{¶ 15} A manifest weight of the evidence challenge examines the "inclination of the greater amount of credible evidence, offered at a trial, to support one side of the issue rather than the other." State v. Barnett, 12th Dist. Butler No. CA2011-09-177, 2012-Ohio-2372, ¶ 14. When determining whether a conviction is against the manifest weight of the evidence, an appellate court "must look at the entire record, weigh the evidence and all reasonable


inferences, consider the credibility of the witnesses, and determine whether in resolving the conflicts in the evidence, the trier of fact clearly lost its way and created such a manifest miscarriage of justice that the conviction must be reversed and a new trial ordered." State v. Morgan, 12th Dist. Butler Nos. CA2013-08-146 and CA2013-08-147, 2014-Ohio-2472, ¶ 34. But, even then, the determination of witness credibility is primarily for the trier of fact to decide at trial. State v. Baker, 12th Dist. Butler No. CA2019-08-146, 2020-Ohio-2882, ¶ 30, citing State v. DeHass, 10 Ohio St.2d 230 (1967), paragraph one of the syllabus. This court, therefore, "will overturn a conviction due to the manifest weight of the evidence only in extraordinary circumstances when the evidence presented at trial weighs heavily in favor of acquittal." State v. Kaufhold, 12th Dist. Butler No. CA2019-09-148, 2020-Ohio-3835, ¶ 10, citing State v. Blair, 12th Dist. Butler No. CA2014-01 -023, 2015-Ohio-818, ¶ 43. "[A] new trial is the appropriate remedy when a reviewing court determines that a criminal conviction is against the manifest weight of the evidence." State v. Fips, 160 Ohio St.3d 348, 2020-Ohio-1449, ¶ 10.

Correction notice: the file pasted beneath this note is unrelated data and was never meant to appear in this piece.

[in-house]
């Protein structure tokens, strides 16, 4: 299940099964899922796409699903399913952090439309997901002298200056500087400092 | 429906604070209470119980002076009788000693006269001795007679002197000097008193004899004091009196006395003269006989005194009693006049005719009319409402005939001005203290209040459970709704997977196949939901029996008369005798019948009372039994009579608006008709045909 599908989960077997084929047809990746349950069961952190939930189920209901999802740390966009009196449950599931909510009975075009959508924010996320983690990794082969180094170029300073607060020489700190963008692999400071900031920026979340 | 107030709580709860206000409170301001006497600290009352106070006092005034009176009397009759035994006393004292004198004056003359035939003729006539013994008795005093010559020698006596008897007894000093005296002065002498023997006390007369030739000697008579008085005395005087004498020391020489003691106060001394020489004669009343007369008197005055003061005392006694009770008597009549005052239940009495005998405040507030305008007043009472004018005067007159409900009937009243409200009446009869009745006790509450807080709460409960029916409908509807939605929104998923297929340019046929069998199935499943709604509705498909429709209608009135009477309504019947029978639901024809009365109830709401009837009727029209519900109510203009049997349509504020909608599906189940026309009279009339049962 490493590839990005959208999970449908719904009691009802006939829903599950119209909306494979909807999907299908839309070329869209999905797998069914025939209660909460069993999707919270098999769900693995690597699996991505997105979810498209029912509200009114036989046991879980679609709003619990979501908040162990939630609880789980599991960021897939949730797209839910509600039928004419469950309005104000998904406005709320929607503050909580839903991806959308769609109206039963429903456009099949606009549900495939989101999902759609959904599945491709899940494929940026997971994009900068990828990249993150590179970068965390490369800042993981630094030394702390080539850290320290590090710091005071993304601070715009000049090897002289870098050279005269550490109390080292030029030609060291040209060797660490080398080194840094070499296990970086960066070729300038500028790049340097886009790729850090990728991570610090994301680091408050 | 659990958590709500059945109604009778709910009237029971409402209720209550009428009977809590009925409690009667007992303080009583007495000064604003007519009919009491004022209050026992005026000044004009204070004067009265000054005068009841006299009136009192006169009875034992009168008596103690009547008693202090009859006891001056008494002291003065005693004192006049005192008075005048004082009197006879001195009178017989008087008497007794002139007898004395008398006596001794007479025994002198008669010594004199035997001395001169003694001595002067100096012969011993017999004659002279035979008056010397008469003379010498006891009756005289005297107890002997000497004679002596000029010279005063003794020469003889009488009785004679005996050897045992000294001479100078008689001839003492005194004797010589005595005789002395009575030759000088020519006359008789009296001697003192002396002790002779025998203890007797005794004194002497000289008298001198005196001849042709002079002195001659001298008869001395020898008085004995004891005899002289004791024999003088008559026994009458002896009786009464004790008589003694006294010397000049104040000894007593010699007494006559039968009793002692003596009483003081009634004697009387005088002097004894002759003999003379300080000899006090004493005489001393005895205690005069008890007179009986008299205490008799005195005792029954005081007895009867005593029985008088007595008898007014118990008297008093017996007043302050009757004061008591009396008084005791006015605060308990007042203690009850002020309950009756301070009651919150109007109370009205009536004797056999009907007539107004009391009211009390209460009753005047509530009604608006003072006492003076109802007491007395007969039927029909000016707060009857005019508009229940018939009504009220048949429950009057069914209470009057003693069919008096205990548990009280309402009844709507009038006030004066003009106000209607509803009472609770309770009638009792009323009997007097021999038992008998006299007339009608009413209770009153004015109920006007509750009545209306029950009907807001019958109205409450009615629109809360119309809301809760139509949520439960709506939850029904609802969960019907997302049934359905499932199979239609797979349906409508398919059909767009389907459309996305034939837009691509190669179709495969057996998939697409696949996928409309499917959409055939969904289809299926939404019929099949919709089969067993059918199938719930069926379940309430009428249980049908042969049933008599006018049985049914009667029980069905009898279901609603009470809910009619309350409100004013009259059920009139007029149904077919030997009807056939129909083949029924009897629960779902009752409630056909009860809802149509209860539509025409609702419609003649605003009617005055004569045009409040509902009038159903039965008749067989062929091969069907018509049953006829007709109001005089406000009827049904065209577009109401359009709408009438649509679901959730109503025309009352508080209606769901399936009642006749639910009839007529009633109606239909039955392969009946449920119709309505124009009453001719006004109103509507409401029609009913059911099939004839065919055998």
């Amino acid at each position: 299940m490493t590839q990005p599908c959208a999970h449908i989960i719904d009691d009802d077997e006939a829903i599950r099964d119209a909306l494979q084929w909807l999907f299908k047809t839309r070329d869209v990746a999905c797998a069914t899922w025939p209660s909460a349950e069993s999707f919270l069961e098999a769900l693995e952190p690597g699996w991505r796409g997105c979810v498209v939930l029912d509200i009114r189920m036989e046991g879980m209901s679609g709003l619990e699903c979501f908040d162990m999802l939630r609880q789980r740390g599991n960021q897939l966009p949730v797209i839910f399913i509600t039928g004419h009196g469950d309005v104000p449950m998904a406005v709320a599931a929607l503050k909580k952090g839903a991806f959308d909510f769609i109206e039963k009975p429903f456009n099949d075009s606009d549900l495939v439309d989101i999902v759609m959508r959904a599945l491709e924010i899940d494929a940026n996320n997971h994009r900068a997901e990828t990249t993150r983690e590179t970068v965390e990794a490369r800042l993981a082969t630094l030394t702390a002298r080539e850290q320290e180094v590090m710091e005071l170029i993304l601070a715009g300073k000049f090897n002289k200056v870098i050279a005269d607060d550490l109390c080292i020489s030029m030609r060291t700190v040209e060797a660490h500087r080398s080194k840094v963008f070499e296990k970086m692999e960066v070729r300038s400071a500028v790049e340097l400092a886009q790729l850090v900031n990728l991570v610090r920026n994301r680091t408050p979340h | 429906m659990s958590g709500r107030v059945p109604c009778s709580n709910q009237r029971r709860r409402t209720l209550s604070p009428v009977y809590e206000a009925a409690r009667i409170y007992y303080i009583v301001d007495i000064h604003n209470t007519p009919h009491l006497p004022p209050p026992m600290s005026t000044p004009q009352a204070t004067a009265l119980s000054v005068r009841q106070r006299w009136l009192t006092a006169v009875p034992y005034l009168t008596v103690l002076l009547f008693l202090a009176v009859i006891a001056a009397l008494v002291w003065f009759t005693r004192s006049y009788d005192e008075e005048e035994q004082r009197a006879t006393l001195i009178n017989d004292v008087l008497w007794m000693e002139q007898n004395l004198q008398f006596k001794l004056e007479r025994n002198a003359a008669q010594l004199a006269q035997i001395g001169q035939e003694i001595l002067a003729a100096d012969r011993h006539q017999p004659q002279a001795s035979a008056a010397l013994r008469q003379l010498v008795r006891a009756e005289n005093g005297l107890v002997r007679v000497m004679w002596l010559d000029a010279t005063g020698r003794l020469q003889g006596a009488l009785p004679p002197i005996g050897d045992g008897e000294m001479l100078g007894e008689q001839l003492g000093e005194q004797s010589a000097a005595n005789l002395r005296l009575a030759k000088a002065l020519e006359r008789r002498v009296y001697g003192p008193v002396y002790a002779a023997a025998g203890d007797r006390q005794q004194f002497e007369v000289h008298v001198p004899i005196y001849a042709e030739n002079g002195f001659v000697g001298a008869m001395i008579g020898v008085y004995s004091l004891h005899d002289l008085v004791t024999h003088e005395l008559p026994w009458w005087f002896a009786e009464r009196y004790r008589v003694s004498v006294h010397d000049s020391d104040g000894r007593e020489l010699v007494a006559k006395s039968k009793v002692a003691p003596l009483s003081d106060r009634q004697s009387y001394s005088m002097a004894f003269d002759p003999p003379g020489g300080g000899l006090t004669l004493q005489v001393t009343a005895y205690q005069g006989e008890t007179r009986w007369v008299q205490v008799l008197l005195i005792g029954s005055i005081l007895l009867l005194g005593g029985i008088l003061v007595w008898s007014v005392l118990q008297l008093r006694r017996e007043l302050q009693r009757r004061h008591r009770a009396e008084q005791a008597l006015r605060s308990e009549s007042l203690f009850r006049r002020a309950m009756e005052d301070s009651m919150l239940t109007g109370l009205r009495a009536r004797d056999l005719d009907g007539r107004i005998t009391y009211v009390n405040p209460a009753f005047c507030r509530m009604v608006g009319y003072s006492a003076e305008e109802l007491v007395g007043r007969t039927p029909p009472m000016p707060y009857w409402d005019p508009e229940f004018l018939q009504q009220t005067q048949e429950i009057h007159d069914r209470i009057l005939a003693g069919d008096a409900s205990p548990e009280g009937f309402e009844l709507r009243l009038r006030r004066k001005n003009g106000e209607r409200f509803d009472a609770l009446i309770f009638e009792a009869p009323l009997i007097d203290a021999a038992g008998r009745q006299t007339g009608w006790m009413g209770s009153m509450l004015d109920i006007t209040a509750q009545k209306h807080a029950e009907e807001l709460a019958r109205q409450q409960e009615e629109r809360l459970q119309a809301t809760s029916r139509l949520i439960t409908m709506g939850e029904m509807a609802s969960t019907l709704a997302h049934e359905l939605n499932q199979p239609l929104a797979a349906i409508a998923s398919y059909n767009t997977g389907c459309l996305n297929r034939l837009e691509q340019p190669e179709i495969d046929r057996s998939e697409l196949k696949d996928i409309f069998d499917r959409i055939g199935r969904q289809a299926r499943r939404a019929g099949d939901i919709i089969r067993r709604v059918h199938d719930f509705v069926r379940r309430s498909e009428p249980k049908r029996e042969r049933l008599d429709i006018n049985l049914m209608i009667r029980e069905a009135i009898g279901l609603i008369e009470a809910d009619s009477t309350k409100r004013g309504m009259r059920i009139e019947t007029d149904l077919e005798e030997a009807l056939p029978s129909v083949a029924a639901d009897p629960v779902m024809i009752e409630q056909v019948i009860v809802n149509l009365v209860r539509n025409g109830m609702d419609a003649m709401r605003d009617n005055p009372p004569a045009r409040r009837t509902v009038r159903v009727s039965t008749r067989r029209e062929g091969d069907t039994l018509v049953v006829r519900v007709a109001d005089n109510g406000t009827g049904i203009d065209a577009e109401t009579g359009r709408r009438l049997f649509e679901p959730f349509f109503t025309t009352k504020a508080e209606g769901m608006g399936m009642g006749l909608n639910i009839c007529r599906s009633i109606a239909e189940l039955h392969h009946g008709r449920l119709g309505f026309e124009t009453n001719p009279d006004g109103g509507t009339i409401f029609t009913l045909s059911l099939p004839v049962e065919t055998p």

{¶ 16} Given these principles, it is now well established that "[t]he concepts of sufficiency of the evidence and weight of the evidence are legally distinct." State v. Fannin, 12th Dist. Warren No. CA2020-03-022, 2021-Ohio-2462, ¶ 47, citing State v. Wright, 12th Dist. Butler No. CA2012-08-152, 2014-Ohio-985, ¶ 10. That is to say, "[a] verdict can be against the manifest weight of the evidence even though legally sufficient evidence supports it." State v. Hundley, 162 Ohio St.3d 509, 2020-Ohio-3775, ¶ 80, citing State v. Robinson, 162 Ohio St. 486, 487 (1955). Because of this, "a finding that a conviction is supported by the weight of the evidence must necessarily include a finding of sufficiency." State v. Perkins, 12th Dist. Fayette No. CA2009-10-019, 2010-Ohio-2968, ¶ 9. This is because legally sufficient evidence is required to take a case to the jury. State v. Hart, 12th Dist. Brown No. CA2011-03-008, 2012-Ohio-1896, ¶ 43. Therefore, although challenges to the


sufficiency of the evidence and the manifest weight of the evidence require the application of quantitatively and qualitatively different concepts, "[a] determination that a conviction is supported by the manifest weight of the evidence will also be dispositive of the issue of sufficiency." State v. Jones, 12th Dist. Butler No. CA2012-03-049, 2013-Ohio-150, ¶ 19; State v. August, 12th Dist. Warren No. CA2018-12-136, 2019-Ohio-4126, ¶ 48.

{¶ 17} As noted above, King was convicted of three felony drug offenses all in violation of R.C. 2925.11(A). Pursuant to that statute, "[n]o person shall knowingly obtain, possess, or use a controlled substance or a controlled substance analog." R.C. 2901.22(B) indicates a person acts "knowingly, regardless of purpose, when the person is aware that the person's conduct will probably cause a certain...